But, I agree with Petka in that if you have a third-party library api that has a function that can't be generically wrapped using your Promise library, it is likely an implementation issue and poor design of the API and you should likely report it so they can fix the issue.

Reminders and Good Ideas

We covered quite a few anti-patterns in ES6 Promises above; and it's time to get cheery again and stop talking about how bad our code has been up until now.

The following items are a set of reminders and best practices to keep in mind when working with Promises. These are just a handful; but they're the ones I need to recall when writing code, so I'm making a note of them here in the hopes that they help you as well.

Don't forget to .catch

Remember, we want to take advantage of Promise's single flow of data and exceptions; and, ensure we don't let any errors get swallowed or dropped on the floor.

Avoid the .then(successFn, errorFn) pattern and keep your Promise chains flat with a trailing .catch() to properly handles errors. If you're over confident of your code's fulfillment, you'll end up missing something. If nothing else, just use a common default .catch() so at least they show up in the console.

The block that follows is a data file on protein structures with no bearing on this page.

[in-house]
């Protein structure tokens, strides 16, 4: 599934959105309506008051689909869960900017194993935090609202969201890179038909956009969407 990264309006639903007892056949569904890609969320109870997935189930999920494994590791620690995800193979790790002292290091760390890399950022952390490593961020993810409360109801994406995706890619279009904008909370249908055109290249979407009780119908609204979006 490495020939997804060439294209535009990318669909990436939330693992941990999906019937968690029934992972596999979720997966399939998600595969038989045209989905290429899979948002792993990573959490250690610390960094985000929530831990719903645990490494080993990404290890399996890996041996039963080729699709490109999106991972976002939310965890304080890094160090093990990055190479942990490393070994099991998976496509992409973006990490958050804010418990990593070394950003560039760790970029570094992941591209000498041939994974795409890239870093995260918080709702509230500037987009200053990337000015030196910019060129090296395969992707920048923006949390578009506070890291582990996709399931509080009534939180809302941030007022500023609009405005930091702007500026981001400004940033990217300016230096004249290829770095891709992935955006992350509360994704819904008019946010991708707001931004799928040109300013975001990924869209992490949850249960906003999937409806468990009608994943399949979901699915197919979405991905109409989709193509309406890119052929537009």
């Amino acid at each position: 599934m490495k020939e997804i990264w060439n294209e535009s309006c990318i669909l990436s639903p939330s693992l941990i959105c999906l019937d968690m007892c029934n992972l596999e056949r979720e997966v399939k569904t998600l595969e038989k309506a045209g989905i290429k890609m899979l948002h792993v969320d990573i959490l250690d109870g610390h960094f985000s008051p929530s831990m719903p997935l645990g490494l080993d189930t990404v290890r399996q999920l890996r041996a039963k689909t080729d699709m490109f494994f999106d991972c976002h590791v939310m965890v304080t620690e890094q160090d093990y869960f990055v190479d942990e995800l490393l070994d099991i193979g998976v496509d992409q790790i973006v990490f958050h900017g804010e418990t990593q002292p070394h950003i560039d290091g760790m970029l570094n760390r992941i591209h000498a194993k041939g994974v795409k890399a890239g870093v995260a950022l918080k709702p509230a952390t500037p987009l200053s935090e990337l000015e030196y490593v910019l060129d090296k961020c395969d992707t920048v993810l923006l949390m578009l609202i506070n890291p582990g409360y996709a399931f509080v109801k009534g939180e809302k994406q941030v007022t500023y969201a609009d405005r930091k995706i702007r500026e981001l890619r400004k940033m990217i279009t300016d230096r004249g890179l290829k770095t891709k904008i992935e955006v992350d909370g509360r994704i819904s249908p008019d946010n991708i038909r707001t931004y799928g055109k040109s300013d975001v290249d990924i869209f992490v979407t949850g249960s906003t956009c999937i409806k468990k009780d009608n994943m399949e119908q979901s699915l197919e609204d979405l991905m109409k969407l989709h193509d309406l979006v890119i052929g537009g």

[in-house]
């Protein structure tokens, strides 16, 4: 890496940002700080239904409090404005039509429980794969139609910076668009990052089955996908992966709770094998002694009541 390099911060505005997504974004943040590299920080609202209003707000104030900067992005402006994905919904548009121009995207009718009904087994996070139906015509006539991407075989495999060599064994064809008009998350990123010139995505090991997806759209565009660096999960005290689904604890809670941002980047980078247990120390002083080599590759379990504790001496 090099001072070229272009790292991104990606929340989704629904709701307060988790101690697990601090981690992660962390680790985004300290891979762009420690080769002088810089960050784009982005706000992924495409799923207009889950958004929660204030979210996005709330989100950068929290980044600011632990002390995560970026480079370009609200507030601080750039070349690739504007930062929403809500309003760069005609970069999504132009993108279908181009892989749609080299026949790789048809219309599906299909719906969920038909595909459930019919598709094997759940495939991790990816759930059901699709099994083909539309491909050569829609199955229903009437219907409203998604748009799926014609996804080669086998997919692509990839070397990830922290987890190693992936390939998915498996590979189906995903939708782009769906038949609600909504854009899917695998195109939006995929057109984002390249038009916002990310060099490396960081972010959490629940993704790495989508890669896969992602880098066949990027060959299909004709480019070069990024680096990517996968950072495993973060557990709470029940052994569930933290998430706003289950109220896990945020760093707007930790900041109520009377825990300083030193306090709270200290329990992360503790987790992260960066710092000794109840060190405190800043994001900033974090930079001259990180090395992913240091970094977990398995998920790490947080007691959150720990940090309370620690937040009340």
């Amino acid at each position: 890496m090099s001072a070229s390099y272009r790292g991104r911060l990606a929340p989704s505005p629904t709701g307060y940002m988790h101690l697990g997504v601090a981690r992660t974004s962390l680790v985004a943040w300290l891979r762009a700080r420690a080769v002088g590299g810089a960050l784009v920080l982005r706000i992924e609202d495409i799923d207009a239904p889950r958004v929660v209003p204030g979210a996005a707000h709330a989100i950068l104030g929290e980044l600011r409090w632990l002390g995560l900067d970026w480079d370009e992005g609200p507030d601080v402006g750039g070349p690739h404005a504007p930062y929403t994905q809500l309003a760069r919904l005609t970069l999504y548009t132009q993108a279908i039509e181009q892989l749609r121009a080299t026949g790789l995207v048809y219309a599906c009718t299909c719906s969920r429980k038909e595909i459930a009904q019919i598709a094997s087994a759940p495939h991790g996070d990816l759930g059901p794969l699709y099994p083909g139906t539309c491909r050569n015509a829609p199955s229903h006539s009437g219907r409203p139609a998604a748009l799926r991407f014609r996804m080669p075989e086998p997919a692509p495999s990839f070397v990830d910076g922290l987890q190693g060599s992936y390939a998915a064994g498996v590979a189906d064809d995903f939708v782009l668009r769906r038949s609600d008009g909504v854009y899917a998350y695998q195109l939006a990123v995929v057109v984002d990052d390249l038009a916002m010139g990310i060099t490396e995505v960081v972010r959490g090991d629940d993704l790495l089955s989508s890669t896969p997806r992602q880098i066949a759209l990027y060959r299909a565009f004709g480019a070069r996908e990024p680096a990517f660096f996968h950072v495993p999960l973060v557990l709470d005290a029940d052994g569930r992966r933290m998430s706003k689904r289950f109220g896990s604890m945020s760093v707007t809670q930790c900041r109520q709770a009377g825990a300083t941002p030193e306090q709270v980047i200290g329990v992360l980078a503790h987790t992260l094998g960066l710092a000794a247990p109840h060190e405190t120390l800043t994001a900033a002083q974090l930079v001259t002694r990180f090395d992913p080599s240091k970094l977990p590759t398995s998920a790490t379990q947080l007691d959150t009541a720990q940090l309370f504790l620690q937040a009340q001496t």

doThing()  
  .then(doNextThing)
  .then(doAnotherThing)
  .catch(console.log.bind(console));  // just catch everything here

Avoid side-effects

Don't make assumptions about how long asynchronous code will take within a Promise before fulfilling. Your .then handlers should return something specifically.

doFirstThingAsync().then(function(result) {  
   doSecondThingAsync(result);
})
.then(function() {
  doThirdThingAsync();  // did doSecondThingAsync() resolve?
});

The doSecondThingAsync() Promise has likely not resolved by the time your .then() handler executes. You should always return one of the following from your .then handlers:

  • a new Promise - which would solve our case above
  • a synchronous value or undefined
  • or, throw an Error or Exception

Doing so allows us to correct the previous assumption by returning doSecondThingAsync() which itself is a Promise.

doFirstThingAsync().then(function(result) {  
   return doSecondThingAsync(result);
})
.then(function() {
  doThirdThingAsync();  // doSecondThingAsync has resolved?
});

Don't forget about immediately resolved/rejected Promises